Why is my rate different from the advertised rate?

When lenders advertise mortgage rates, they often hold up their lowest possible rate as an inducement to in get new customers. But to qualify for these rates, borrowers must meet some stringent criteria.

“Typically, the advertised rate states the parameters used to come up with it, including the expected down payment, credit score, type of property, and loan term,” said Kapfidze. “The advertised rate is very stylized and each borrower is unique, so it’s hard to say what percentage of borrowers will qualify for that rate.”

The terms a borrower must meet to be eligible for advertised rates can include:

  • Meeting a specified credit rating
  • Having a specific loan term
  • Maintaining a certain loan-to-value ratio
  • Asking for a loan amount within a certain range

When a buyer deviates from a lender’s ideal in any of these categories, it can result in a completely different rate than the one that was advertised. This is, in part, why it’s so important to shop around for rates based on your individual needs, situation, and qualifications.

Discount points can also give you a different rate from those advertised. Discount points are fees paid to the lender to lower your interest rate. Each point will generally cost about 1% of your mortgage (so one point on a $150,000 mortgage would cost $1,500), and each point can reduce your overall interest rate as much as 0.25%.

One additional aspect of the advertised rate versus the offered rate that can be confusing is the transition into an annual percentage rate (APR). The quoted interest rate is the percentage charged against the loan amount and is considered to be the cost of borrowing the money. APR, however, is the annual expression of the total cost of the loan, including the interest and fees.

Perhaps the easiest way to understand the distinction is to look at how APR is calculated:

Fees (origination and interest) / principal (including closing costs) / number of days in the loan x 365 x 100.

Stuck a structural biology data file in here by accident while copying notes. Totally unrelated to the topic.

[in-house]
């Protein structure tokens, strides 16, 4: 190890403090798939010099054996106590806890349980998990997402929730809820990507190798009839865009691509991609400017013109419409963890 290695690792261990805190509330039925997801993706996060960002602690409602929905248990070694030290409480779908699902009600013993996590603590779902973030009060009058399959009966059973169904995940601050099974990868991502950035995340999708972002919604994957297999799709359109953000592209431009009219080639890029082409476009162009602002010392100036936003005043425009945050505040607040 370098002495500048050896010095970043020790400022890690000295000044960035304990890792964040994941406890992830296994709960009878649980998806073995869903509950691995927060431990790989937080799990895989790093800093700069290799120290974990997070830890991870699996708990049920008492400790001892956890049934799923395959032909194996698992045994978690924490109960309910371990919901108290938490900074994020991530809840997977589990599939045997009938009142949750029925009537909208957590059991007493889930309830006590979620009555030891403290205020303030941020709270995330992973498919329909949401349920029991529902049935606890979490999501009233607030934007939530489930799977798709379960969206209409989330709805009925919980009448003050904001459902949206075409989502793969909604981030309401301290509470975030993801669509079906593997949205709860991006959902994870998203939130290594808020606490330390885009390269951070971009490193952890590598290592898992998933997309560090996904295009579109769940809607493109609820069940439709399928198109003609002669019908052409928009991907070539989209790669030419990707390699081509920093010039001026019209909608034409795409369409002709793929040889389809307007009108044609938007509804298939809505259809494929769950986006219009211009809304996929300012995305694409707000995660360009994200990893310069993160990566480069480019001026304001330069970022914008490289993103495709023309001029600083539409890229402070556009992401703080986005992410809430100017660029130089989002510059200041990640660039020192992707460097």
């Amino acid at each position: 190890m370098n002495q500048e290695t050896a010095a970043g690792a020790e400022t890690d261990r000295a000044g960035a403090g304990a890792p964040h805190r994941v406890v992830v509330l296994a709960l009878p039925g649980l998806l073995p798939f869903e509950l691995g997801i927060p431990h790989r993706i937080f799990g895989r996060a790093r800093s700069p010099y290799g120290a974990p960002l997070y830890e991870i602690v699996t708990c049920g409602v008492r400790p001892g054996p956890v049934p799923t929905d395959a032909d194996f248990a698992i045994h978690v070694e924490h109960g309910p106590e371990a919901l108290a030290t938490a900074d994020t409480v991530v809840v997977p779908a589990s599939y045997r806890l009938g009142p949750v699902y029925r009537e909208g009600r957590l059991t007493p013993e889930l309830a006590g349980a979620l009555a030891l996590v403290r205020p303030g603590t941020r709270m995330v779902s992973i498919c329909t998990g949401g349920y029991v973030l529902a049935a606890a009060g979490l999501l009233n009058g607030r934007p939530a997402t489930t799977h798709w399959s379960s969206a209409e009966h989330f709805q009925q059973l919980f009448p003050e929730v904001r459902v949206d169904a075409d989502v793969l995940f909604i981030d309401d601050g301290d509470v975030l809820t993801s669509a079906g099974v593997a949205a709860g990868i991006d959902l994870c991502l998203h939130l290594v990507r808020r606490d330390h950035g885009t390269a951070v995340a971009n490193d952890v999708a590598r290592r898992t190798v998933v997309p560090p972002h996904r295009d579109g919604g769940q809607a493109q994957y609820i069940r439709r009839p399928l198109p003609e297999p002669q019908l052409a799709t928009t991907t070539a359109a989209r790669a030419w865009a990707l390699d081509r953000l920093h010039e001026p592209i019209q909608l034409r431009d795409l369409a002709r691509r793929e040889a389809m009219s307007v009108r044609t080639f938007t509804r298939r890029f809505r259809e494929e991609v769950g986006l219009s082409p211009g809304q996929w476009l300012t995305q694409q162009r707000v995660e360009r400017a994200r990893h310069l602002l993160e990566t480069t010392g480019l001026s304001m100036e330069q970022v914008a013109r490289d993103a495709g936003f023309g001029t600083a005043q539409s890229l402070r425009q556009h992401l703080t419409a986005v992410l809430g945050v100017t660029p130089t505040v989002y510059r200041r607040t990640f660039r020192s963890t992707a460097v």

Let’s say you are getting a loan to buy a home for $200,000 at a 4.5% interest rate. The loan is for 30 years and includes closing costs of $4,800.00. You have an origination fee of 1%, you’ve paid for 1 discount point (which brought you down to the 4.5% interest rate) and $800 in title and other fees. While the interest rate on this loan is clearly 4.5%, the APR would be 4.703%.

If I lock my rate, can I renegotiate if rates decrease?

Mortgage loan rates are always in a state of flux, which puts pressure on buyers as they shop around. One way to reduce this pressure is to get a rate lock with a potential lender. A rate lock means a lender has guaranteed a rate to a borrower for a specified period of time, in exchange for a fee.

“You want a rate lock so you don’t expose yourself to volatility,” said Kapfidze. “Rate locks are more about risk tolerance and volatility exposure than about having an opinion about where rates are going to go.”

Most rate locks require closing to occur within 30 to 60 days, but buyers may be able to pay or an extension if they need longer.

Rate locks offer distinct benefits, but they aren’t all upside. If rates drop during the term of the rate lock, the buyer is stuck unless they purchased a float-down provision, which gives the buyer the right to readjust if mortgage rates decrease. Another downside is that, should you decide to cancel, you may be charged a cancellation fee.

And while a rate lock might lock in a specific rate, it doesn’t guarantee that you’ll still qualify for it by the time you’re ready to close. If something changes with your credit score, income verification or home appraisal, then you might still be in for a rate adjustment.

As a home buyer, it’s easy to get wrapped up in appraisals and offers and the competitiveness of getting the home you want at a price you can afford. But keep in mind that the interest rate and APR attached to the loan dictate your overall cost for buying the property, and are therefore just as important to negotiate.